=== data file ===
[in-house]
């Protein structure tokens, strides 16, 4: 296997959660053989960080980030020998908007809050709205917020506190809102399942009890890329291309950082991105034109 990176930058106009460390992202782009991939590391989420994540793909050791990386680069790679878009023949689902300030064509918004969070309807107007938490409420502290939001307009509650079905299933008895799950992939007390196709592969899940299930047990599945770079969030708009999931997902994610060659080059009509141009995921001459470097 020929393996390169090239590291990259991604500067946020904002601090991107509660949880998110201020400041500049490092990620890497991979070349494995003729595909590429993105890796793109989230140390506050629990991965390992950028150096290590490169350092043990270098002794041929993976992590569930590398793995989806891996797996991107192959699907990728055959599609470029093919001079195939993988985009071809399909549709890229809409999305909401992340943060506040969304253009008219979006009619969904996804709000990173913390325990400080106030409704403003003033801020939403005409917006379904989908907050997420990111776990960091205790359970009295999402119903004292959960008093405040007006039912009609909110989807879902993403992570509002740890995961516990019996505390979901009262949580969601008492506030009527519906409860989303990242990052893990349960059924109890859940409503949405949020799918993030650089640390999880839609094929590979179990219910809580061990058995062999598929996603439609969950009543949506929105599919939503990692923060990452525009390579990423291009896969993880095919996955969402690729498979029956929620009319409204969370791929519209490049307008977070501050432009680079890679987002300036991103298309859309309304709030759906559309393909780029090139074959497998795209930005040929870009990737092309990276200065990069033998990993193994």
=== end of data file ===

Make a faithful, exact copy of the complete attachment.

[in-house]
């Protein structure tokens, strides 16, 4: 296997959660053989960080980030020998908007809050709205917020506190809102399942009890890329291309950082991105034109 990176930058106009460390992202782009991939590391989420994540793909050791990386680069790679878009023949689902300030064509918004969070309807107007938490409420502290939001307009509650079905299933008895799950992939007390196709592969899940299930047990599945770079969030708009999931997902994610060659080059009509141009995921001459470097 020929393996390169090239590291990259991604500067946020904002601090991107509660949880998110201020400041500049490092990620890497991979070349494995003729595909590429993105890796793109989230140390506050629990991965390992950028150096290590490169350092043990270098002794041929993976992590569930590398793995989806891996797996991107192959699907990728055959599609470029093919001079195939993988985009071809399909549709890229809409999305909401992340943060506040969304253009008219979006009619969904996804709000990173913390325990400080106030409704403003003033801020939403005409917006379904989908907050997420990111776990960091205790359970009295999402119903004292959960008093405040007006039912009609909110989807879902993403992570509002740890995961516990019996505390979901009262949580969601008492506030009527519906409860989303990242990052893990349960059924109890859940409503949405949020799918993030650089640390999880839609094929590979179990219910809580061990058995062999598929996603439609969950009543949506929105599919939503990692923060990452525009390579990423291009896969993880095919996955969402690729498979029956929620009319409204969370791929519209490049307008977070501050432009680079890679987002300036991103298309859309309304709030759906559309393909780029090139074959497998795209930005040929870009990737092309990276200065990069033998990993193994």